Eating out is still a rare treat for us as it is quite expensive and we actually enjoy home cooked food where we know what we’re eating. That said, we were aware that the Eyre Peninsula is celebrated for its delicious and abundant seafood and Mike does love his fish and chips! Sadly, despite a very long walk into town at Port Lincoln, the only restaurant we found was the Ming Inn Chinese. The irony is that the meal we had in the Chinese Restaurant was indeed mingin (Scottish slang for disgusting) and we skipped dessert!

Ming Inn Chinese Restaurant

Fine Dining for Scottish Clientele

Dessert Menu

Followed by Deep Fried Ice Cream!

Less than 50 kms from Port Lincoln on the other side of the Peninsula is the beautiful little town of Coffin Bay. Despite its spooky name, we thoroughly enjoyed Oyster Walk and a long day’s cycle through the National Park to the spectacular dunes at Almonta Beach. The area is renowned for its world famous oysters and I decided to give oysters a second chance having previously not enjoyed their snotty texture. This time it was a case of downing them in one and despite the faces I pulled they were OK.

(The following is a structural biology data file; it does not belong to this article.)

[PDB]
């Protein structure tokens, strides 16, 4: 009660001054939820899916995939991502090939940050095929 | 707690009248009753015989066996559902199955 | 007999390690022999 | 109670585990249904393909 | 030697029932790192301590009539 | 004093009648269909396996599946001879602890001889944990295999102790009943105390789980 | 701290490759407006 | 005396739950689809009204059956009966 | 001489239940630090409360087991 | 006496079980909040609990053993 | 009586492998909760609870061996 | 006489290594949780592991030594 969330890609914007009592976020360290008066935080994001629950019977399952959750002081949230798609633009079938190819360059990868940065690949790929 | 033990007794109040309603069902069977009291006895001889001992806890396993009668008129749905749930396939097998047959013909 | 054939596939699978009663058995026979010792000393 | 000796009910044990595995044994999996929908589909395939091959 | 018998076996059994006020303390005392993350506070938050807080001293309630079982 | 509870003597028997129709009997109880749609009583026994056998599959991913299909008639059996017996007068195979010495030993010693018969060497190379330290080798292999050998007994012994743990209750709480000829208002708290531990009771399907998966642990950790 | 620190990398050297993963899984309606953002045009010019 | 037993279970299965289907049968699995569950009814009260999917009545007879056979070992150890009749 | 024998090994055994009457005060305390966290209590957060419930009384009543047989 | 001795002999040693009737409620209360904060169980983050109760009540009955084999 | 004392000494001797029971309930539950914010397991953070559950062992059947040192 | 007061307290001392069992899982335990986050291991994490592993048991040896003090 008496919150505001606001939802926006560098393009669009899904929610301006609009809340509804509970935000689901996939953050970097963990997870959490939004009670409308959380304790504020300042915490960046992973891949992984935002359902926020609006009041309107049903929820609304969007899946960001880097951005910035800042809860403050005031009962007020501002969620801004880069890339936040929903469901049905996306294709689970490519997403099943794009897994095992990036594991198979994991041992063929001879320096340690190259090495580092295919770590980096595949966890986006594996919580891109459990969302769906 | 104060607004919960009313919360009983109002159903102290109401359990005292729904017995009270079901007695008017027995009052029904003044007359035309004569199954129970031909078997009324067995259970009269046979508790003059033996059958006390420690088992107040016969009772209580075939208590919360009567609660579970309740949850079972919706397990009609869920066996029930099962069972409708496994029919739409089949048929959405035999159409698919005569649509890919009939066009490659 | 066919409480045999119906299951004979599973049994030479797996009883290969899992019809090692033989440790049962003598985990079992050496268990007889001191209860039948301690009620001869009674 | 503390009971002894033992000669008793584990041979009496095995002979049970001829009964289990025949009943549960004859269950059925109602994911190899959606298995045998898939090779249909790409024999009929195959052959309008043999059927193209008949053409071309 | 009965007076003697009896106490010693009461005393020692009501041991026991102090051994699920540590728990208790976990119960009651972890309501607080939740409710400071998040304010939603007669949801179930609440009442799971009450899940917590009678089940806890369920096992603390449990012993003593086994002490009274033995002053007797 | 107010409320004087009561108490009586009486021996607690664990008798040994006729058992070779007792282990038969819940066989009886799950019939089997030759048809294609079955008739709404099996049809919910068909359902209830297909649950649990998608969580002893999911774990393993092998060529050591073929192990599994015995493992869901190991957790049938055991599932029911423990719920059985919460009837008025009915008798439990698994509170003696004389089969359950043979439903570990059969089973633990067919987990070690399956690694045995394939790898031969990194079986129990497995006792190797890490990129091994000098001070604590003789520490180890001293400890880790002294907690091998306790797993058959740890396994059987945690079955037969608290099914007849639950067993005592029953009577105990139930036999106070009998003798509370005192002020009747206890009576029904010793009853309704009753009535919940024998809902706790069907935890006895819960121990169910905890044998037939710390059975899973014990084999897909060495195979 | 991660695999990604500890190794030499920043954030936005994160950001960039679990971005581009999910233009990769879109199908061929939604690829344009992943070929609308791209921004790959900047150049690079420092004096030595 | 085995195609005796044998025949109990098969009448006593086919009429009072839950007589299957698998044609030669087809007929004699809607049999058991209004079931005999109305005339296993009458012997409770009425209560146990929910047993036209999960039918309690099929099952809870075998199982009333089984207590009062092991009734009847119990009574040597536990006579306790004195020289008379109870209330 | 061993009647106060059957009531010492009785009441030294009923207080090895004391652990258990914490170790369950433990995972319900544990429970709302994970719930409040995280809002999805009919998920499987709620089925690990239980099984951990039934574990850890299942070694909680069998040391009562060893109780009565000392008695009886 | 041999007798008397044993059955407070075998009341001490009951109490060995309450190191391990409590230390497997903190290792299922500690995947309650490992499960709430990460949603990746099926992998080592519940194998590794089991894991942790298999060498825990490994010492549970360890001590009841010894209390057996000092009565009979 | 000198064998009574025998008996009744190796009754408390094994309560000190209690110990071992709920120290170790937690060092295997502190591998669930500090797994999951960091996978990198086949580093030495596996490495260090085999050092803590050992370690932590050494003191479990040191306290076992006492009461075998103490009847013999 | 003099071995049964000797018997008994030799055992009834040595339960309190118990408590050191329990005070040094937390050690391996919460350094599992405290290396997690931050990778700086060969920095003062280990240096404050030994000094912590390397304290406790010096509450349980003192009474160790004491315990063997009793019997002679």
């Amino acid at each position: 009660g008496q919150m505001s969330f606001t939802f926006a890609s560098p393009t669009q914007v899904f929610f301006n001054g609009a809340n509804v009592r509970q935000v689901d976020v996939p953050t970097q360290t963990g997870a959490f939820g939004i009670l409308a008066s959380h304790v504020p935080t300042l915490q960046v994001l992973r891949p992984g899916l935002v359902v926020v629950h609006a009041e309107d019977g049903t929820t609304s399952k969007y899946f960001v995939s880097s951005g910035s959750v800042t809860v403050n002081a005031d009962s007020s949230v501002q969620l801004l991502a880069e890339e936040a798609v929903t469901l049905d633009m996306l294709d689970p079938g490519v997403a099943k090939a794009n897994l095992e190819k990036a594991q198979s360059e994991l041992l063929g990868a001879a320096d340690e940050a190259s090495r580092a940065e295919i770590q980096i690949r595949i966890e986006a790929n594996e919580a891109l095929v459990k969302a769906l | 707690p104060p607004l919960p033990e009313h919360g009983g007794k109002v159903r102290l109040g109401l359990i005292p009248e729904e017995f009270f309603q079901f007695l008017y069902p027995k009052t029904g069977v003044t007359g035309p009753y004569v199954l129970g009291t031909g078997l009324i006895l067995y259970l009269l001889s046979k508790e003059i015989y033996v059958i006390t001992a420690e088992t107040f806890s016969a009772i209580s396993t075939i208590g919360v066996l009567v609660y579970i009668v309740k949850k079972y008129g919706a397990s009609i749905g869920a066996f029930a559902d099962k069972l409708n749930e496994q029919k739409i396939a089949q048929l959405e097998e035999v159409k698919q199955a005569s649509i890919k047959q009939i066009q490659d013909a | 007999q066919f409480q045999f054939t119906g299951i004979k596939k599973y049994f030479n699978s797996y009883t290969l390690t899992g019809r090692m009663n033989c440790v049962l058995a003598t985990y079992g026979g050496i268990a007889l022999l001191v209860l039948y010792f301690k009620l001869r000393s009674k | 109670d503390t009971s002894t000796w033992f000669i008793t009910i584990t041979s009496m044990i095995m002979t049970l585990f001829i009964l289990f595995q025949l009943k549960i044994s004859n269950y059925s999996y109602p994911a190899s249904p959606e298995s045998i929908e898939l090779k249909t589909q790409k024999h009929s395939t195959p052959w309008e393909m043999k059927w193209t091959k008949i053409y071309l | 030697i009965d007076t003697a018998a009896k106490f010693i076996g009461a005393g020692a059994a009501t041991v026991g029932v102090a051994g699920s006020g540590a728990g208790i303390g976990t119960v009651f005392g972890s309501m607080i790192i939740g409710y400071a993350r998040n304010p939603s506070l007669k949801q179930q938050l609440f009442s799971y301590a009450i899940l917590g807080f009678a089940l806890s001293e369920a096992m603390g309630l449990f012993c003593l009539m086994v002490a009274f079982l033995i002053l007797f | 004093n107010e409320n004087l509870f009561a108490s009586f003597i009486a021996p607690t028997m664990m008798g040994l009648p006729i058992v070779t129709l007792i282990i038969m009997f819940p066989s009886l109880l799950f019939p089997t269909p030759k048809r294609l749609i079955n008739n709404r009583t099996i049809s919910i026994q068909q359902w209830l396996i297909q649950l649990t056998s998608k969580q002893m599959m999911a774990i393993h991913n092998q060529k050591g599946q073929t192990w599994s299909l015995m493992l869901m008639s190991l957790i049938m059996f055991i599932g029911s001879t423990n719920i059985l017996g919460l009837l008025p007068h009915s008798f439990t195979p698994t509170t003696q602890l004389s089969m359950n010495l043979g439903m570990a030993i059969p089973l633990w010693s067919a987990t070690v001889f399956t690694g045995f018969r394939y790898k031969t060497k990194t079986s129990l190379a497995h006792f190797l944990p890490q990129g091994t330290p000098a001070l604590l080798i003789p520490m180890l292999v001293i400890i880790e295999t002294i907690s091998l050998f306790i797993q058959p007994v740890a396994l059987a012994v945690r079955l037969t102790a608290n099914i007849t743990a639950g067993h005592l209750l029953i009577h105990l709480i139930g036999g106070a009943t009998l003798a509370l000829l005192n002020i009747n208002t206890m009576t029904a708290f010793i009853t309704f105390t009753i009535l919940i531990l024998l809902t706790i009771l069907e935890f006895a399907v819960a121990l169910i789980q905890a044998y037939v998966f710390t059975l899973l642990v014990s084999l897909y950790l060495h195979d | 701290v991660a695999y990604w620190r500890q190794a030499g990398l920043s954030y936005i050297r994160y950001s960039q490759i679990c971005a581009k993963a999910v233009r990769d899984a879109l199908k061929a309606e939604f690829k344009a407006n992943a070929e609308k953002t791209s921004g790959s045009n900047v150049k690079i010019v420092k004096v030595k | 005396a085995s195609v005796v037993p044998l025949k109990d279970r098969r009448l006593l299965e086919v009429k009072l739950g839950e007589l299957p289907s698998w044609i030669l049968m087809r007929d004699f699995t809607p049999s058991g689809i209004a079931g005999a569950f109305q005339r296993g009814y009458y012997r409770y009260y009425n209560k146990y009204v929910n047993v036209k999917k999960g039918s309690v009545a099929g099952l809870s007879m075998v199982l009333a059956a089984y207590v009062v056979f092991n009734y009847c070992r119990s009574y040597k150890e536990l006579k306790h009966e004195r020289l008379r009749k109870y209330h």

We made a few other stops on the way up the West Coast and enjoyed our stay at Streaky Bay. With temperatures up in the mid 30s it was tempting to take all our clothes off and streak but the flies were a nightmare! One of the Facebook Groups I follow (Nomads of Australia – The Best Bits) provided some good advice on coping with the fly situation including using fly nets, making up an insect repellent solution using baby oil and Dettol or purchasing a product called Nature’s Botanical. I will be using all three in future!

Streaky Bay

Streaky Bay Foreshore Caravan Park

Whilst at Streaky Bay we did a long cycle to Hally’s Beach, the Whistling Rock (more of a hum) and visited the replica of the 5 metre long Great White shark that was caught on a fishing line offshore in 1990.

No Park Runs for a few weeks as there aren’t any around in this neck of the woods. Instead we are getting Jura ‘ship-shape’ ready for the long drive next week across the Nullarbor.